I will proabably try to take the same approach as Blue Milk – in that I still have no intention of ever actively purchasing him guns, but I will not outright ban them. I don’t really know how successful that can be as a strategy in terms of not letting such play take over everything though… I guess all we can do is keep providing alternatives and hope that some of them stick.
    “Thoughtful failure”. That’s the best description of parenting I’ve come across yet!

    • Caroline Reply

      I think there’s a big difference between letting role play develop naturally (as in swashbuckling pirates and, probably eventually, shooting games) and an adult giving a toy gun to a 2 year old and teaching them to shoot pigeons. I would have had the same reaction as you in that situation.

      There’s a big cultural element here too though – it’s not that long since hunting small animals for food would have been a useful life skill in this country and it obviously still is in rural parts of many countries.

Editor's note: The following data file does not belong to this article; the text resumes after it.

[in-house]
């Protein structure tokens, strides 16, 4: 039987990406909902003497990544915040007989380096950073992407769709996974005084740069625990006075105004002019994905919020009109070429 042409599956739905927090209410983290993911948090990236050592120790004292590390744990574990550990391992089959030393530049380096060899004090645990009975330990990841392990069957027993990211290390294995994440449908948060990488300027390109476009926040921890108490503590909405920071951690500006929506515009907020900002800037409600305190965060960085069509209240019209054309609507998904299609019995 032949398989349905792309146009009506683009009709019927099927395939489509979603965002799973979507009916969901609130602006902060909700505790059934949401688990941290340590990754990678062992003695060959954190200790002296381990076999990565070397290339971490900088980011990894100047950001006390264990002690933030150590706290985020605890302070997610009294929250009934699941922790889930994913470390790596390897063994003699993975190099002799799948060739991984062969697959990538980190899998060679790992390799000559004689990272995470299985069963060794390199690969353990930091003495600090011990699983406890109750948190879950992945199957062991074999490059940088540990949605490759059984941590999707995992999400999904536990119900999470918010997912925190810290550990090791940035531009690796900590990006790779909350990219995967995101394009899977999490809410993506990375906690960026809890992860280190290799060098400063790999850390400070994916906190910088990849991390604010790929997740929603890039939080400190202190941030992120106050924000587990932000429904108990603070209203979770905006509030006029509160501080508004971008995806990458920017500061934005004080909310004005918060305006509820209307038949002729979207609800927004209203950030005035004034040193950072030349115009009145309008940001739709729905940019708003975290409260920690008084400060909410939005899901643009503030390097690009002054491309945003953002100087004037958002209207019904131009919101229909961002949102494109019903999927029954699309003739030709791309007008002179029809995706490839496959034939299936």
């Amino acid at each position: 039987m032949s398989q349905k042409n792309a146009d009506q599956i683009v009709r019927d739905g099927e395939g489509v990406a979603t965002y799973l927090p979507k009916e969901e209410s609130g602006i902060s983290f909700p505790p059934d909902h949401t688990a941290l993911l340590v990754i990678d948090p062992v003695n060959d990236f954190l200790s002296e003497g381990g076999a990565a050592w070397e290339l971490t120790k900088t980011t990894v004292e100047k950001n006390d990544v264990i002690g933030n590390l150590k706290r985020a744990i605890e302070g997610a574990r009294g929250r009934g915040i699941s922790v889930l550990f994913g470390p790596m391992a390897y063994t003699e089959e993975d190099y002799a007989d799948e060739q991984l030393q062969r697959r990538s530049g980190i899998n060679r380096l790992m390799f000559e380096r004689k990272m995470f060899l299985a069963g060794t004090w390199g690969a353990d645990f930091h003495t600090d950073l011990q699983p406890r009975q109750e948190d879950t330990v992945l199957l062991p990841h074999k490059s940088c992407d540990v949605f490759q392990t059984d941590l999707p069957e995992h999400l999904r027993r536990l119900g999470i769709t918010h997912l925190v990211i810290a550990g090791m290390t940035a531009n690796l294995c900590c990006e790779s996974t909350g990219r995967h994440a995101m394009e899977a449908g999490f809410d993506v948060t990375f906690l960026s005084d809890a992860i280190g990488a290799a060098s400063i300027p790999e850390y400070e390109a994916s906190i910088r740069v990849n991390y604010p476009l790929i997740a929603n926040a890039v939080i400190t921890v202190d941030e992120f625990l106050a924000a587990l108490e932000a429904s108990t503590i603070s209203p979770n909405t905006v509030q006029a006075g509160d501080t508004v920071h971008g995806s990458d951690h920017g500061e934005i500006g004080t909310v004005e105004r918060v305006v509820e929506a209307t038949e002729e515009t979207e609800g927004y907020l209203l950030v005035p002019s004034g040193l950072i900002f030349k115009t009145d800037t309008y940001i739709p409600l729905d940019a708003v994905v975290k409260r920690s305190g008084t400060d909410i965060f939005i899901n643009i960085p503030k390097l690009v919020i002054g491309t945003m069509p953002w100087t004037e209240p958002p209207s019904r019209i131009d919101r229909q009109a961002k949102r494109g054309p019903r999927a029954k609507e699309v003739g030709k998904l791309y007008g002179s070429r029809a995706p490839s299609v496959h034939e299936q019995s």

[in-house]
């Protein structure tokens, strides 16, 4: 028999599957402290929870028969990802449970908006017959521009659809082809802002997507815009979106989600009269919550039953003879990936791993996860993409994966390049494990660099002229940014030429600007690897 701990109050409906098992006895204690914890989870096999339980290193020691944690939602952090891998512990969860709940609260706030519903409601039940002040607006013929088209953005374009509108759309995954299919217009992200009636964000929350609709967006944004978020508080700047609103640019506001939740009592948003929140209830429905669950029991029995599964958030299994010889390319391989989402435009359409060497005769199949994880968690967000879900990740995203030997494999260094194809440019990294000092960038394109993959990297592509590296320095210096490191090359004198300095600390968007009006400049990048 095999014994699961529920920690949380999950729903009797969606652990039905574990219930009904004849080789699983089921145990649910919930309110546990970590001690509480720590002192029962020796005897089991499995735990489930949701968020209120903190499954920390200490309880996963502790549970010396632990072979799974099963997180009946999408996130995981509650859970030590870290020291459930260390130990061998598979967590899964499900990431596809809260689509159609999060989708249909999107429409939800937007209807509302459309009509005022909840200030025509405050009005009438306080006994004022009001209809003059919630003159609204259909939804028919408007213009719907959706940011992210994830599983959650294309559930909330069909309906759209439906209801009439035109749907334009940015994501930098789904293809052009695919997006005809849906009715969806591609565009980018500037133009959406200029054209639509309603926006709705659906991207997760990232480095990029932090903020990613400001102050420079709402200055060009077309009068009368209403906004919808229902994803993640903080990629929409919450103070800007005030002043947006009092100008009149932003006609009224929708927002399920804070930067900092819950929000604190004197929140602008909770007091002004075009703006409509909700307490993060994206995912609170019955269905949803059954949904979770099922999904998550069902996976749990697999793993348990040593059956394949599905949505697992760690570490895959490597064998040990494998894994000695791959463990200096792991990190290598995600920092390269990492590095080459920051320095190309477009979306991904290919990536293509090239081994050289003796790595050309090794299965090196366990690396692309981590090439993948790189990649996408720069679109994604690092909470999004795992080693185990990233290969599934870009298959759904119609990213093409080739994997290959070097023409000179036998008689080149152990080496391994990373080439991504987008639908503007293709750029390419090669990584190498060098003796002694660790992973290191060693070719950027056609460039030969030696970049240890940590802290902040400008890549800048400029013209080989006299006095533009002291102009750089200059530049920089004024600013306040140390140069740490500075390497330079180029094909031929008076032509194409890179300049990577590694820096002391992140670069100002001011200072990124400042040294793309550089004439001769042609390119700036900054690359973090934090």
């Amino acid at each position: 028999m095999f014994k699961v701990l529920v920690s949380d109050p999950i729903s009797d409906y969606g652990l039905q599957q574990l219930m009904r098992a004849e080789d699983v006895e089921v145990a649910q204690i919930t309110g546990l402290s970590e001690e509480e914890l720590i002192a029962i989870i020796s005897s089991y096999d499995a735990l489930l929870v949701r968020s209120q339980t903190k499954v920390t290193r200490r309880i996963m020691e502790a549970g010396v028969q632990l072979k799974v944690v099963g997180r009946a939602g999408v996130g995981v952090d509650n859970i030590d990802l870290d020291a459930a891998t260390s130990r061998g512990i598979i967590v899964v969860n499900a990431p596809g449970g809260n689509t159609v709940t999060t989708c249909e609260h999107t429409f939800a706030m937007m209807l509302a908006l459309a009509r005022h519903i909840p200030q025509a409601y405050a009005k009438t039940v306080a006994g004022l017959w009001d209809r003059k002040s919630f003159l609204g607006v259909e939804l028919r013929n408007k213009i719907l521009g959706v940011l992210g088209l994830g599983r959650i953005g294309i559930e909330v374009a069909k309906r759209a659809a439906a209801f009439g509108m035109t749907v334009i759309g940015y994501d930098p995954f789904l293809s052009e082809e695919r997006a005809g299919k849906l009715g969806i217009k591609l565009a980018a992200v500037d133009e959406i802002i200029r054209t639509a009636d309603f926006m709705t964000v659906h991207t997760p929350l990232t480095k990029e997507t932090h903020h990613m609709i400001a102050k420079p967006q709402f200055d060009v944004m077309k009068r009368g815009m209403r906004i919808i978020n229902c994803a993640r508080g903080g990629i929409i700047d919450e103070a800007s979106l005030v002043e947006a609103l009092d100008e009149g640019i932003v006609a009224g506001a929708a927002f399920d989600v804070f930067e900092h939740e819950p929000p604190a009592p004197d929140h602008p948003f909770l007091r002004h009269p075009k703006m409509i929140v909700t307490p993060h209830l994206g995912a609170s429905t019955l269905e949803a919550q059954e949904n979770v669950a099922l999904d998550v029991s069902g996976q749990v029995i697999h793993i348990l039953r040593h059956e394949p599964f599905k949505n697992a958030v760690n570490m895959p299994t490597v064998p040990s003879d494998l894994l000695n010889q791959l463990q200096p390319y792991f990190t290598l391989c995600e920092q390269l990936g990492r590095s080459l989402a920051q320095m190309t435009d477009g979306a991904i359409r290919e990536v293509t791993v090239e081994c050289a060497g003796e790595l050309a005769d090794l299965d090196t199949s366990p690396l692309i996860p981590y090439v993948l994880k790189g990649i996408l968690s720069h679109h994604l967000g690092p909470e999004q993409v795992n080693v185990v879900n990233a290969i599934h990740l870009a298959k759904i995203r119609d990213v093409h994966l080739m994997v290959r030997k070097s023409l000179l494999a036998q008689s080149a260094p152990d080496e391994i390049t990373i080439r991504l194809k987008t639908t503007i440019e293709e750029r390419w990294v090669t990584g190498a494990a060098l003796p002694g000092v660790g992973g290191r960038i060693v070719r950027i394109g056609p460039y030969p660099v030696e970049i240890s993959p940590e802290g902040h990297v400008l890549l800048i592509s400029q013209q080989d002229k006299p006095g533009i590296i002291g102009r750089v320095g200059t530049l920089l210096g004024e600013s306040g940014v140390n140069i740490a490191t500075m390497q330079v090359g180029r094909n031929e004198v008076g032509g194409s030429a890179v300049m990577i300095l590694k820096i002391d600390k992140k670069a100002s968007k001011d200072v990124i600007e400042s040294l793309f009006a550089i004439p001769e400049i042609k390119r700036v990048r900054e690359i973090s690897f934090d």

• not a wild hera Reply

      Woah, that is quite a story. You are clearly doing a brilliant and amazing job with Little G.

      ‘Thoughtful failure’. The best kind. A phrase that sticks, eh? And a good title for our co-written book on overcoming perfectionism? 🙂

      • Alex Reply

        Good point, Caroline. I suspect there is a cultural aspect to this, or at least the influence of personal histories. Given Mr G and his brother ran around the streets of Bucharest collecting spent ammunition as 10 and 7 year olds, I can quite see that a water gun – of whatever nature – probably seems (and is) entirely harmless!

        A perfect title, T! I look forward to compiling that book 😉

  4. Anna S Reply

    Hanging out with a four year old recently, I was very impressed that his colourful made-of-Duplo gun was in fact a nail gun. So it went ‘pew pew’ just like any self-respecting(?) gun, but he understood that it was to be used for the very important task of Building Things, and it shouldn’t be pointed at other people. (Well, I think he understood the last point – his Dad was enthusiastically reinforcing the concept as they were playing together). I wonder how long it’ll be before the ideas of his peers overtake the ideas of his parents, and he decides that nail guns aren’t the coolest type of gun around??